Sometimes I use a computer to get ideas, as here where a collage of images has been alterred in lots of fun ways. I use things like this as sources from which to draw and paint. It’s then that I fiddle around with the image using my own computer (the one between my ears).
For those unacquainted with the painting of Jennifer Bartlett, you are in for a lush surprise. Ms. Bartlett makes some of the most beautiful, ostensibly “modern” pictures that you’ve “never heard of.” Actually for a period in the late seventies, she was the queen of painting and has done quite well commercially since her august beginning with a landmark work called Rhapsody. Meanwhile, each of the squares in the painting above, modeled after Rhapsody, called Swimmers is one foot square and made of thin steel. The grid of white is the wall showing through the individual panels. And what is visible here is just a detail of an enormous image.
I know what writers suffering from the famous “writer’s block” feel as I try to describe this picture. I find myself at a loss for words. I am not tongue-tied by admiration exactly, either. Other painters have produced paintings that I prize over this one — Monet in his Nympheas, for instance. What causes me to stumble for words is the sheer enormity of trying to explain what Ms. Bartlett is doing, as well as my awareness that I am not certain myself what she’s doing or why I find it so compelling.
Suffice it for now to observe that she has, in this picture at least, portrayed water in a most unwatery way. As a consequence of being mesmerized by her ocean, I now have an invisible grid overhanging my koi pond of thought.
As I have already mentioned I’m painting koi these days. And the koi painting is a very abstract and free image since the fish are moving and their precise shape and anatomy is not visible. My koi sometimes won’t even come to the surface to greet me. Then at other times they fly out of the water as though they’ve momentarily forgotten that they’re fish. Consequently I see them as fluid distortions that blend with the water in which they live, and their presence reveals both surface and depths.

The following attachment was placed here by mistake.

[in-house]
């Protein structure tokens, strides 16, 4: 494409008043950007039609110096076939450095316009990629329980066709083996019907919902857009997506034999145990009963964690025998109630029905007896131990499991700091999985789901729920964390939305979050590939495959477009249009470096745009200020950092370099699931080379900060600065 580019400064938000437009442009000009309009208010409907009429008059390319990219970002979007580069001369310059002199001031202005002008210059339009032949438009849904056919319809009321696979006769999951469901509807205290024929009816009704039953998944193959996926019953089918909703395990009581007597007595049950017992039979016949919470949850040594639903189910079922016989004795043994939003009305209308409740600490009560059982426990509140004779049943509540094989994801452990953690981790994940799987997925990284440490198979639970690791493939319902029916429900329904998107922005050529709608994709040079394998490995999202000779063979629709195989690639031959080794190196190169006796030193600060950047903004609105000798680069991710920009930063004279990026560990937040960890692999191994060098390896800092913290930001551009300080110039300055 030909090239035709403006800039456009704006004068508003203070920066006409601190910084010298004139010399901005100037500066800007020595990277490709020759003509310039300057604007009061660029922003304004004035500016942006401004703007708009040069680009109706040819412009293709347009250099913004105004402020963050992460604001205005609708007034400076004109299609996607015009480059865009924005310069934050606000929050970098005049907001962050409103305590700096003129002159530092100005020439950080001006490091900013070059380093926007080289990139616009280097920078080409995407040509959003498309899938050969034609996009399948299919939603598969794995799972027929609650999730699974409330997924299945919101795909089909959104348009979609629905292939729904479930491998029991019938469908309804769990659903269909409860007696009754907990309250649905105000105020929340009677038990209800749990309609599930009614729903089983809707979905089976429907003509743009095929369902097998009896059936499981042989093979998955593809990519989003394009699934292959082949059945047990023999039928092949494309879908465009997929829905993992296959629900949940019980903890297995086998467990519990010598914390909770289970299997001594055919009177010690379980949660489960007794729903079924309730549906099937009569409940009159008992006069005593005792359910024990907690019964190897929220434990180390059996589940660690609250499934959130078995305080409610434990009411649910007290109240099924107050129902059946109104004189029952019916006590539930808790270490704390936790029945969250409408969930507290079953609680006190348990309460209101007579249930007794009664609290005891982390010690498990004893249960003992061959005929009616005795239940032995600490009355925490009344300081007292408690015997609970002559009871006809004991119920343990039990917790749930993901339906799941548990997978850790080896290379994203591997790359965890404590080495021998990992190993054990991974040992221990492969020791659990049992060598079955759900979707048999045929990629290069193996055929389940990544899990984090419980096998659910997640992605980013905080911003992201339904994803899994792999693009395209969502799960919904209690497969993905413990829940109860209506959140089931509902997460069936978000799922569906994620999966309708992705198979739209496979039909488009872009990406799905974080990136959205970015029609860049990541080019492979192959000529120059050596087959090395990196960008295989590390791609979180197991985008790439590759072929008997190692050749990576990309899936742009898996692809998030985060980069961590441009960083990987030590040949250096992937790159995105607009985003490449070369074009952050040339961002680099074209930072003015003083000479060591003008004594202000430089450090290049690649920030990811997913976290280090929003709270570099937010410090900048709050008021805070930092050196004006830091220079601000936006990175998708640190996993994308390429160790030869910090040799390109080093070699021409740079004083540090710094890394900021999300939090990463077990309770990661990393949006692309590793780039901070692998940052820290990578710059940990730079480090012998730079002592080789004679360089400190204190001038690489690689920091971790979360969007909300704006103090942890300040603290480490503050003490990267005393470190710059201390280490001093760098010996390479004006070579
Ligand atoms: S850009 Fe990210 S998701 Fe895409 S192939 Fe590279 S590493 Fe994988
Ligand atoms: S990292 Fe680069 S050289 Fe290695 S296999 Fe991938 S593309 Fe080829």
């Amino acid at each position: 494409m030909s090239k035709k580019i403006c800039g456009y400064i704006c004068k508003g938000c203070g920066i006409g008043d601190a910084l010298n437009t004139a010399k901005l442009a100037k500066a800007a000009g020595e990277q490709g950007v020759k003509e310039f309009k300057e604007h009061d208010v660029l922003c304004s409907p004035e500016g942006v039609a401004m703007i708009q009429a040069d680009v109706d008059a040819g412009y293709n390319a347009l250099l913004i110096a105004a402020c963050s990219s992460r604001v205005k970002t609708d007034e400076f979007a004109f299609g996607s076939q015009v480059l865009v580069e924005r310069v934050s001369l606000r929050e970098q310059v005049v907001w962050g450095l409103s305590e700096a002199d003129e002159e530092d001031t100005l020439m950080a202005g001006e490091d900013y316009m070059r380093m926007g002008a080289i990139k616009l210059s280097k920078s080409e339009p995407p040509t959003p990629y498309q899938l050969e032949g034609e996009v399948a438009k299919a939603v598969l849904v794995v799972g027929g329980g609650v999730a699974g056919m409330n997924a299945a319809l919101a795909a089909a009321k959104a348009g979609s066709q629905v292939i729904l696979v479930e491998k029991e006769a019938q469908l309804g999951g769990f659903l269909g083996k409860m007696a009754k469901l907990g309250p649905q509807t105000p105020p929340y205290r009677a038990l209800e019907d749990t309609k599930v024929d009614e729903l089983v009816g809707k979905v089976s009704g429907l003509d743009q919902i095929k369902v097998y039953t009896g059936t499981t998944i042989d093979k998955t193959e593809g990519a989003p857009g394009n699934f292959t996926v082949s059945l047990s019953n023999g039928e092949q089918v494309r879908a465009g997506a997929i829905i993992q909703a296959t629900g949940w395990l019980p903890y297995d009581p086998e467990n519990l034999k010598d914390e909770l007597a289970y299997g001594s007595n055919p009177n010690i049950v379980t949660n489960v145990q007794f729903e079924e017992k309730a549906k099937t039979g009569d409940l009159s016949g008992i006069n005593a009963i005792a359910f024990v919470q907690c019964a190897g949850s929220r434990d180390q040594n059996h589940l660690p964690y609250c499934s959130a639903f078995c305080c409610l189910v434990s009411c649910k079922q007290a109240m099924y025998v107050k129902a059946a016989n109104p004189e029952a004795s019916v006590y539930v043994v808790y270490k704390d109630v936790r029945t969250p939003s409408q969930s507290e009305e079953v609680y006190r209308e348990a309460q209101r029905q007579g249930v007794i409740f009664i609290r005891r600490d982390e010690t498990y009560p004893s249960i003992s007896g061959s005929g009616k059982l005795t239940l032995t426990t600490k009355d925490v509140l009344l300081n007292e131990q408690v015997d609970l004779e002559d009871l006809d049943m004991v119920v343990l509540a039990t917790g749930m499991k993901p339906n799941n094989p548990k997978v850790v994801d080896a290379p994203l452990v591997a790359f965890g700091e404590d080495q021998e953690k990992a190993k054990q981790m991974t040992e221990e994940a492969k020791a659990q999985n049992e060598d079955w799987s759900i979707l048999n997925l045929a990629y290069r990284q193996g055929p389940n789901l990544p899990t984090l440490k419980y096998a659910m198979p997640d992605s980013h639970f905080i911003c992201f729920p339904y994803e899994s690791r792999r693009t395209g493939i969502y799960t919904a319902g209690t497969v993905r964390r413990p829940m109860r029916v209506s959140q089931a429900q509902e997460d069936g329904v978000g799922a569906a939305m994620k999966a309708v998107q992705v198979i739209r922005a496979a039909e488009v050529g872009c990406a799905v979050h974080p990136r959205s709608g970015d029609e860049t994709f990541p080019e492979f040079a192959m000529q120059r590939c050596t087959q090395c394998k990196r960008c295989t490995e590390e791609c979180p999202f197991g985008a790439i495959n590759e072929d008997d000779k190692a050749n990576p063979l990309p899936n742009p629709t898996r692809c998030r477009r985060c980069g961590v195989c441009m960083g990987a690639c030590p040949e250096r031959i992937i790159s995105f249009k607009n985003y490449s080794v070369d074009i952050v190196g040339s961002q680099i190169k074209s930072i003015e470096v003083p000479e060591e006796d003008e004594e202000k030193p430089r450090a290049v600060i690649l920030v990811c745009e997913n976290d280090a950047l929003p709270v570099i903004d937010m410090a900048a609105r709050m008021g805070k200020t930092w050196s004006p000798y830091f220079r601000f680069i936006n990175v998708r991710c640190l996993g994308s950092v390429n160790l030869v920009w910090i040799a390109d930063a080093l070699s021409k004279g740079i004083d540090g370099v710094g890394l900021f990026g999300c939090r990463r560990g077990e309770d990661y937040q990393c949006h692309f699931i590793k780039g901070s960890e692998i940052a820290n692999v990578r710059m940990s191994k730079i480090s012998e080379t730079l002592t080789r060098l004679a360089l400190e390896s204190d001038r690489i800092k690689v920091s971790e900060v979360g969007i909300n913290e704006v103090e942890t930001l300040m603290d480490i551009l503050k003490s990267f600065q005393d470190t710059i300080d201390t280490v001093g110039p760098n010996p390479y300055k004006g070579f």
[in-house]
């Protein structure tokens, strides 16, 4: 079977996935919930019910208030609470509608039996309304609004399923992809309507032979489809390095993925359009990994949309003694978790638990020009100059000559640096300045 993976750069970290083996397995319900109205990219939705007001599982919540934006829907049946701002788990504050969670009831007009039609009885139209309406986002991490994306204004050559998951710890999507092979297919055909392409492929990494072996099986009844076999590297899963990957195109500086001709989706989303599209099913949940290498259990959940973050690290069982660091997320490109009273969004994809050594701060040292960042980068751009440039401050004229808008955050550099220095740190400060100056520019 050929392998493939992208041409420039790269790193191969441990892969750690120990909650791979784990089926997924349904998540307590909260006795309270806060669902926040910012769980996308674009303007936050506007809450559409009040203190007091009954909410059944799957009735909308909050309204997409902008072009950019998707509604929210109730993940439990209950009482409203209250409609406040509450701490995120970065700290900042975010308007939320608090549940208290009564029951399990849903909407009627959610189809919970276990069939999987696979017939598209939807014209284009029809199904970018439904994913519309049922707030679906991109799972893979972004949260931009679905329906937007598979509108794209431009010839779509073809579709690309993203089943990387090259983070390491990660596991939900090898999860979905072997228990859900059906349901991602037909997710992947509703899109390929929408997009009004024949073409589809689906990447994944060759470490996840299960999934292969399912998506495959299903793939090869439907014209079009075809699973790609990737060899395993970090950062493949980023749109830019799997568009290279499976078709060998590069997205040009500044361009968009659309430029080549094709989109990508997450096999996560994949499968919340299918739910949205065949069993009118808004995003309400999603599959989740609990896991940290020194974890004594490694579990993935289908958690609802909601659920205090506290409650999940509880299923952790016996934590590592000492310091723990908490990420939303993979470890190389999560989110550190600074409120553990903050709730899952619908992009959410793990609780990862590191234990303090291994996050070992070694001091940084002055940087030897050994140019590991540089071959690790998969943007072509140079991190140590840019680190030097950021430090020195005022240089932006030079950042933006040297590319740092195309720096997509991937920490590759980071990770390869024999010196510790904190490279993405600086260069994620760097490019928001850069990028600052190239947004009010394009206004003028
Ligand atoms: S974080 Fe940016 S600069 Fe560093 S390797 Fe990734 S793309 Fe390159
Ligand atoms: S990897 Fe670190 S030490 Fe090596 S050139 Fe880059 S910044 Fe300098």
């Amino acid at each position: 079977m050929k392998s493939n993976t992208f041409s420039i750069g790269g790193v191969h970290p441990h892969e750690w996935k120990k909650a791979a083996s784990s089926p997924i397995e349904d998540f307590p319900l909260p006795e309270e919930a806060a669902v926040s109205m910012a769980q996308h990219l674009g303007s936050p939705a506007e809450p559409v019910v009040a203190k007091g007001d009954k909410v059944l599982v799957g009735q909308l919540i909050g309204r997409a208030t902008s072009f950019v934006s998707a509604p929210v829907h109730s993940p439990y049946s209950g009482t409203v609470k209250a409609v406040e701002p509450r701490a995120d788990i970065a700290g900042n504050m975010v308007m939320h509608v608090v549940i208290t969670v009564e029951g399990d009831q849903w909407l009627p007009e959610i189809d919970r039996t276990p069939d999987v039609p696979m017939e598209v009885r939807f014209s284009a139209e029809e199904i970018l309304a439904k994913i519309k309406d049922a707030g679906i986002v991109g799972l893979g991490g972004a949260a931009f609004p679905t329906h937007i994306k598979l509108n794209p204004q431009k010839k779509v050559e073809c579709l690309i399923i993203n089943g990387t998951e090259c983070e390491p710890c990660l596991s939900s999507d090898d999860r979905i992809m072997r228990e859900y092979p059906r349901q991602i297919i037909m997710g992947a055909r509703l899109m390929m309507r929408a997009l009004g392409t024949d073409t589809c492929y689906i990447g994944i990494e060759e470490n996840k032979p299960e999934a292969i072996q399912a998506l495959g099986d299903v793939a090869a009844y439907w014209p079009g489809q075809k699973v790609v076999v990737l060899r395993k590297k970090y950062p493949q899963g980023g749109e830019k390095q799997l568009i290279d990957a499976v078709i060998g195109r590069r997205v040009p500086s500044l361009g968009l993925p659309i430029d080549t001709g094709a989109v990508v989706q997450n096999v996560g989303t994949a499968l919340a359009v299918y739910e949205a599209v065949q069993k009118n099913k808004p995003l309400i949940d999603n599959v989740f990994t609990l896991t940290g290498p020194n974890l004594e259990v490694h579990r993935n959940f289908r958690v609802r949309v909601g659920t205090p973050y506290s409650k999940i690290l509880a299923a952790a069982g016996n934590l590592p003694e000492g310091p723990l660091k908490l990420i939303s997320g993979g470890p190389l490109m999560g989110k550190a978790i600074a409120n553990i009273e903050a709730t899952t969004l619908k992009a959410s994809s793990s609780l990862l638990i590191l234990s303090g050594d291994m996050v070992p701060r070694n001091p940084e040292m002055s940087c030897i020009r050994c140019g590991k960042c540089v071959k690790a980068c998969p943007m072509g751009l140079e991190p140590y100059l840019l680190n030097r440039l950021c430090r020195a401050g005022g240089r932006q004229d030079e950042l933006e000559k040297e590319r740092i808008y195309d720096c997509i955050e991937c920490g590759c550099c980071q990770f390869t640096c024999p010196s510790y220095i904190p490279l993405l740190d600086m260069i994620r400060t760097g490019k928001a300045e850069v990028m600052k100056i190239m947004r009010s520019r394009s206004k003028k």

So it seems odd that I should be thinking about little squares, but I am. For a long time, I’ve had a complicated emotional relationship to the works of another artist, American contemporary painter Jennifer Bartlett. (More about her later.) While she certainly did not invent the square, to which delight I think we owe thanks to someone among the ancient Greeks, she did give the square rather more of a high profile than it had enjoyed in a long time. Even there, of course, she borrows (whether knowingly or not) from a famous precursor Pierre Bonnard — who saw squares everywhere, even in the foliage of the trees.
Perhaps it is not strange then that I look at my koi paintings with an eye to discerning the grid that possibly overlays their pond. If I sought a very precise rendering of the image that I’m painting, as I translate from a reference photo to the canvas, I might impose a grid over the photo and block it in square by square. Since it’s interpretation I seek and not a photographic idea, I have no motive to desire such precision. However, the idea of the grid still beguiles me. I think of each square as a window that opens up a more intimate view of that section of the picture as though we might open a door onto some little corridor of reality. I want to peer into those squares to see what each one holds.
But the grid that overlays reality, conceals as much as it reveals. Ce que tu montre et que tu cache … there is this elusiveness, this ineluctable something, this je ne sais quoi that persists. It is the mystique.
[Top of the post: Photograph of a shower curtain (with a design in blue squares behind which can be seen parts of a paper mache fish), photo by Aletha Kuschan]